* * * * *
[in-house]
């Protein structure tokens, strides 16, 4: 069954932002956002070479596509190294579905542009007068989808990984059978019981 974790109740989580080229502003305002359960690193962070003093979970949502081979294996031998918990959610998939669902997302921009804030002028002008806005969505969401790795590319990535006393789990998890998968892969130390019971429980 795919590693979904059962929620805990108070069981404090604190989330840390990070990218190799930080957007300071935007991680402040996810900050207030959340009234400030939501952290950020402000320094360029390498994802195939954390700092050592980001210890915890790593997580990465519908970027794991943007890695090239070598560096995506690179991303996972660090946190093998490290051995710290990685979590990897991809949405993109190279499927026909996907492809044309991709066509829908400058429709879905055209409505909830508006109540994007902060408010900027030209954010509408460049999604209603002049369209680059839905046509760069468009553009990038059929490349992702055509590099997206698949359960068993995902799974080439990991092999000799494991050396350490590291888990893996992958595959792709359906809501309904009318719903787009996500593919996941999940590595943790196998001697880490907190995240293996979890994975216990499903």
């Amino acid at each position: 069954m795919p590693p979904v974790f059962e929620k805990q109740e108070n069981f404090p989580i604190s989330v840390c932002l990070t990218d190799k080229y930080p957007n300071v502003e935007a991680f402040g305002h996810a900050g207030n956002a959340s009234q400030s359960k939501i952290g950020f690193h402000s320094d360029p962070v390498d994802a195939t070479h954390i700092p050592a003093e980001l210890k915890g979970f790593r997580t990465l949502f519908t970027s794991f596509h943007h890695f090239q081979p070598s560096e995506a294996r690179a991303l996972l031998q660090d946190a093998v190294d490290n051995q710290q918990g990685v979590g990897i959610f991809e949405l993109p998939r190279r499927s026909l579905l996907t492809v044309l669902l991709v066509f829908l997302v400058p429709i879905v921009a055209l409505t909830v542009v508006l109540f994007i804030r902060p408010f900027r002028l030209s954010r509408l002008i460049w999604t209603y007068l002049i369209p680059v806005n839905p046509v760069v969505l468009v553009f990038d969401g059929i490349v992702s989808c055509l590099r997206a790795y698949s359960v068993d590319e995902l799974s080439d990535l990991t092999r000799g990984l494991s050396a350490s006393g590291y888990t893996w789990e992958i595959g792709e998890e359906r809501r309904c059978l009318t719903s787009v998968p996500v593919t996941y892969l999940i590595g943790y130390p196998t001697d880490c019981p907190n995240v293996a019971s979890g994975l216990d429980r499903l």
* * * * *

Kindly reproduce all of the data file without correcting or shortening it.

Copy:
[in-house]
């Protein structure tokens, strides 16, 4: 069954932002956002070479596509190294579905542009007068989808990984059978019981 974790109740989580080229502003305002359960690193962070003093979970949502081979294996031998918990959610998939669902997302921009804030002028002008806005969505969401790795590319990535006393789990998890998968892969130390019971429980 795919590693979904059962929620805990108070069981404090604190989330840390990070990218190799930080957007300071935007991680402040996810900050207030959340009234400030939501952290950020402000320094360029390498994802195939954390700092050592980001210890915890790593997580990465519908970027794991943007890695090239070598560096995506690179991303996972660090946190093998490290051995710290990685979590990897991809949405993109190279499927026909996907492809044309991709066509829908400058429709879905055209409505909830508006109540994007902060408010900027030209954010509408460049999604209603002049369209680059839905046509760069468009553009990038059929490349992702055509590099997206698949359960068993995902799974080439990991092999000799494991050396350490590291888990893996992958595959792709359906809501309904009318719903787009996500593919996941999940590595943790196998001697880490907190995240293996979890994975216990499903």
């Amino acid at each position: 069954m795919p590693p979904v974790f059962e929620k805990q109740e108070n069981f404090p989580i604190s989330v840390c932002l990070t990218d190799k080229y930080p957007n300071v502003e935007a991680f402040g305002h996810a900050g207030n956002a959340s009234q400030s359960k939501i952290g950020f690193h402000s320094d360029p962070v390498d994802a195939t070479h954390i700092p050592a003093e980001l210890k915890g979970f790593r997580t990465l949502f519908t970027s794991f596509h943007h890695f090239q081979p070598s560096e995506a294996r690179a991303l996972l031998q660090d946190a093998v190294d490290n051995q710290q918990g990685v979590g990897i959610f991809e949405l993109p998939r190279r499927s026909l579905l996907t492809v044309l669902l991709v066509f829908l997302v400058p429709i879905v921009a055209l409505t909830v542009v508006l109540f994007i804030r902060p408010f900027r002028l030209s954010r509408l002008i460049w999604t209603y007068l002049i369209p680059v806005n839905p046509v760069v969505l468009v553009f990038d969401g059929i490349v992702s989808c055509l590099r997206a790795y698949s359960v068993d590319e995902l799974s080439d990535l990991t092999r000799g990984l494991s050396a350490s006393g590291y888990t893996w789990e992958i595959g792709e998890e359906r809501r309904c059978l009318t719903s787009v998968p996500v593919t996941y892969l999940i590595g943790y130390p196998t001697d880490c019981p907190n995240v293996a019971s979890g994975l216990d429980r499903l």